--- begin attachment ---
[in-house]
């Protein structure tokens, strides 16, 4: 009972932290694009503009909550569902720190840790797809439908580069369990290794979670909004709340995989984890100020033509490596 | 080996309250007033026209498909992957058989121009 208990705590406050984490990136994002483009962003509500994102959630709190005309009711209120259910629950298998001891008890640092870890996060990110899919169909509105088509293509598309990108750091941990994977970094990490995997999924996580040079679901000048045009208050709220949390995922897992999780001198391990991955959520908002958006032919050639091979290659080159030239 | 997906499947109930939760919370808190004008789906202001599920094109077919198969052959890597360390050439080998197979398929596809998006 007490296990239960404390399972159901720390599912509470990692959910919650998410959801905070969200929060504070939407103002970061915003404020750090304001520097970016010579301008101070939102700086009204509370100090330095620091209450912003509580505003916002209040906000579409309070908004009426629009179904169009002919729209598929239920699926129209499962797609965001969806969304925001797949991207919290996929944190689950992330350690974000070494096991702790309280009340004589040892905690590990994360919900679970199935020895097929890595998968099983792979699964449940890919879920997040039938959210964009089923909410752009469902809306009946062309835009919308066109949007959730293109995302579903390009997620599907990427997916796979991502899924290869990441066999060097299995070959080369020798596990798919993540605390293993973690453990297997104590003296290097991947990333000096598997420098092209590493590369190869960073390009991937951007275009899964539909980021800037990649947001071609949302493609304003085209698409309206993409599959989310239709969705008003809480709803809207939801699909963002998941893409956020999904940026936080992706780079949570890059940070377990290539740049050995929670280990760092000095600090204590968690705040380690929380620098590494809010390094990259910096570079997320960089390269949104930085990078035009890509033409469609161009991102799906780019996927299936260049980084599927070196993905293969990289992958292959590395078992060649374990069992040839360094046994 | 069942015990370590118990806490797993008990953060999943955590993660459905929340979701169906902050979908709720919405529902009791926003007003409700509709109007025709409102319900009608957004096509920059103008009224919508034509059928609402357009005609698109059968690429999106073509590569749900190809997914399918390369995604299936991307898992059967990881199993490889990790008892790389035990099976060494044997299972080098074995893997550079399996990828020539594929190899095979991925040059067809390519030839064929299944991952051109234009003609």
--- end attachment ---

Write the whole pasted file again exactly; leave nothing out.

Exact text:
[in-house]
């Protein structure tokens, strides 16, 4: 009972932290694009503009909550569902720190840790797809439908580069369990290794979670909004709340995989984890100020033509490596 | 080996309250007033026209498909992957058989121009 208990705590406050984490990136994002483009962003509500994102959630709190005309009711209120259910629950298998001891008890640092870890996060990110899919169909509105088509293509598309990108750091941990994977970094990490995997999924996580040079679901000048045009208050709220949390995922897992999780001198391990991955959520908002958006032919050639091979290659080159030239 | 997906499947109930939760919370808190004008789906202001599920094109077919198969052959890597360390050439080998197979398929596809998006 007490296990239960404390399972159901720390599912509470990692959910919650998410959801905070969200929060504070939407103002970061915003404020750090304001520097970016010579301008101070939102700086009204509370100090330095620091209450912003509580505003916002209040906000579409309070908004009426629009179904169009002919729209598929239920699926129209499962797609965001969806969304925001797949991207919290996929944190689950992330350690974000070494096991702790309280009340004589040892905690590990994360919900679970199935020895097929890595998968099983792979699964449940890919879920997040039938959210964009089923909410752009469902809306009946062309835009919308066109949007959730293109995302579903390009997620599907990427997916796979991502899924290869990441066999060097299995070959080369020798596990798919993540605390293993973690453990297997104590003296290097991947990333000096598997420098092209590493590369190869960073390009991937951007275009899964539909980021800037990649947001071609949302493609304003085209698409309206993409599959989310239709969705008003809480709803809207939801699909963002998941893409956020999904940026936080992706780079949570890059940070377990290539740049050995929670280990760092000095600090204590968690705040380690929380620098590494809010390094990259910096570079997320960089390269949104930085990078035009890509033409469609161009991102799906780019996927299936260049980084599927070196993905293969990289992958292959590395078992060649374990069992040839360094046994 | 069942015990370590118990806490797993008990953060999943955590993660459905929340979701169906902050979908709720919405529902009791926003007003409700509709109007025709409102319900009608957004096509920059103008009224919508034509059928609402357009005609698109059968690429999106073509590569749900190809997914399918390369995604299936991307898992059967990881199993490889990790008892790389035990099976060494044997299972080098074995893997550079399996990828020539594929190899095979991925040059067809390519030839064929299944991952051109234009003609």